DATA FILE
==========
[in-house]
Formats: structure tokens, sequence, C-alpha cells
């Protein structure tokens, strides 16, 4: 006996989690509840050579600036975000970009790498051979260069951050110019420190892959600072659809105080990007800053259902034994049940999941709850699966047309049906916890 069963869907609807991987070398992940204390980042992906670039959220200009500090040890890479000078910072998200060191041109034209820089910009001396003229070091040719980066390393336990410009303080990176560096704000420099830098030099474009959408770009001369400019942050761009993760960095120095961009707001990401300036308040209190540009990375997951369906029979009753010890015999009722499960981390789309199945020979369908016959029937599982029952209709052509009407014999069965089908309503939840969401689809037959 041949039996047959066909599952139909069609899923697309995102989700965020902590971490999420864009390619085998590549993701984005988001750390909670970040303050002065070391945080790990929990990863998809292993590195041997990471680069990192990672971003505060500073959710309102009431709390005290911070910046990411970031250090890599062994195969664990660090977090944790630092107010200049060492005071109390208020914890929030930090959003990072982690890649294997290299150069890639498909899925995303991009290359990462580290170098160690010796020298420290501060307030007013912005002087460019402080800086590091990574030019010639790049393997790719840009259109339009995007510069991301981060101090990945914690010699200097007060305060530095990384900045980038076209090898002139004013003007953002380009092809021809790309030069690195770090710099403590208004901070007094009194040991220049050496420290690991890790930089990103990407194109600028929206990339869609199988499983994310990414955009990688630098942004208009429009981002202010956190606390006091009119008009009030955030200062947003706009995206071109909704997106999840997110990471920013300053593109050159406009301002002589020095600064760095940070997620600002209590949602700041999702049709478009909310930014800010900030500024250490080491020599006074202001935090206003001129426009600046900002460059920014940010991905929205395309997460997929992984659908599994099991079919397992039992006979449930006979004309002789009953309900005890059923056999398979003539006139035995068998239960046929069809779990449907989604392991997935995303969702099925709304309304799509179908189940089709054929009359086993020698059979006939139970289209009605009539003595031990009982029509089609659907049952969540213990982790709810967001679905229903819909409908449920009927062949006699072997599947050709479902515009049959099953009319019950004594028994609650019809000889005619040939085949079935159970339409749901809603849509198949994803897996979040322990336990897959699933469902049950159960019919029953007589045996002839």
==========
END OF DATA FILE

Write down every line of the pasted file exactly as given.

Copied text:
[in-house]
Formats: structure tokens, sequence, C-alpha cells
């Protein structure tokens, strides 16, 4: 006996989690509840050579600036975000970009790498051979260069951050110019420190892959600072659809105080990007800053259902034994049940999941709850699966047309049906916890 069963869907609807991987070398992940204390980042992906670039959220200009500090040890890479000078910072998200060191041109034209820089910009001396003229070091040719980066390393336990410009303080990176560096704000420099830098030099474009959408770009001369400019942050761009993760960095120095961009707001990401300036308040209190540009990375997951369906029979009753010890015999009722499960981390789309199945020979369908016959029937599982029952209709052509009407014999069965089908309503939840969401689809037959 041949039996047959066909599952139909069609899923697309995102989700965020902590971490999420864009390619085998590549993701984005988001750390909670970040303050002065070391945080790990929990990863998809292993590195041997990471680069990192990672971003505060500073959710309102009431709390005290911070910046990411970031250090890599062994195969664990660090977090944790630092107010200049060492005071109390208020914890929030930090959003990072982690890649294997290299150069890639498909899925995303991009290359990462580290170098160690010796020298420290501060307030007013912005002087460019402080800086590091990574030019010639790049393997790719840009259109339009995007510069991301981060101090990945914690010699200097007060305060530095990384900045980038076209090898002139004013003007953002380009092809021809790309030069690195770090710099403590208004901070007094009194040991220049050496420290690991890790930089990103990407194109600028929206990339869609199988499983994310990414955009990688630098942004208009429009981002202010956190606390006091009119008009009030955030200062947003706009995206071109909704997106999840997110990471920013300053593109050159406009301002002589020095600064760095940070997620600002209590949602700041999702049709478009909310930014800010900030500024250490080491020599006074202001935090206003001129426009600046900002460059920014940010991905929205395309997460997929992984659908599994099991079919397992039992006979449930006979004309002789009953309900005890059923056999398979003539006139035995068998239960046929069809779990449907989604392991997935995303969702099925709304309304799509179908189940089709054929009359086993020698059979006939139970289209009605009539003595031990009982029509089609659907049952969540213990982790709810967001679905229903819909409908449920009927062949006699072997599947050709479902515009049959099953009319019950004594028994609650019809000889005619040939085949079935159970339409749901809603849509198949994803897996979040322990336990897959699933469902049950159960019919029953007589045996002839």